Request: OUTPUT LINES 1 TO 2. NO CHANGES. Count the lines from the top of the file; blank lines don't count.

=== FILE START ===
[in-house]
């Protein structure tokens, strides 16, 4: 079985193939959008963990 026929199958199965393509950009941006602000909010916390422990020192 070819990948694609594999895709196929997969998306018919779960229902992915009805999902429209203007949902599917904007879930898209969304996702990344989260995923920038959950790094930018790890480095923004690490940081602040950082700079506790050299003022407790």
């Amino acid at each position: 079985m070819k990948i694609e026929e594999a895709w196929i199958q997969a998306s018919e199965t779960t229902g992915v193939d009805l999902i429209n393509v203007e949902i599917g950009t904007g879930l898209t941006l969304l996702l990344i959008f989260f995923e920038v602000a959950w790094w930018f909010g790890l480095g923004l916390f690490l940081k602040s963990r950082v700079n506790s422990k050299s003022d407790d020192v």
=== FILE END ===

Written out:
[in-house]
């Protein structure tokens, strides 16, 4: 079985193939959008963990 026929199958199965393509950009941006602000909010916390422990020192 070819990948694609594999895709196929997969998306018919779960229902992915009805999902429209203007949902599917904007879930898209969304996702990344989260995923920038959950790094930018790890480095923004690490940081602040950082700079506790050299003022407790």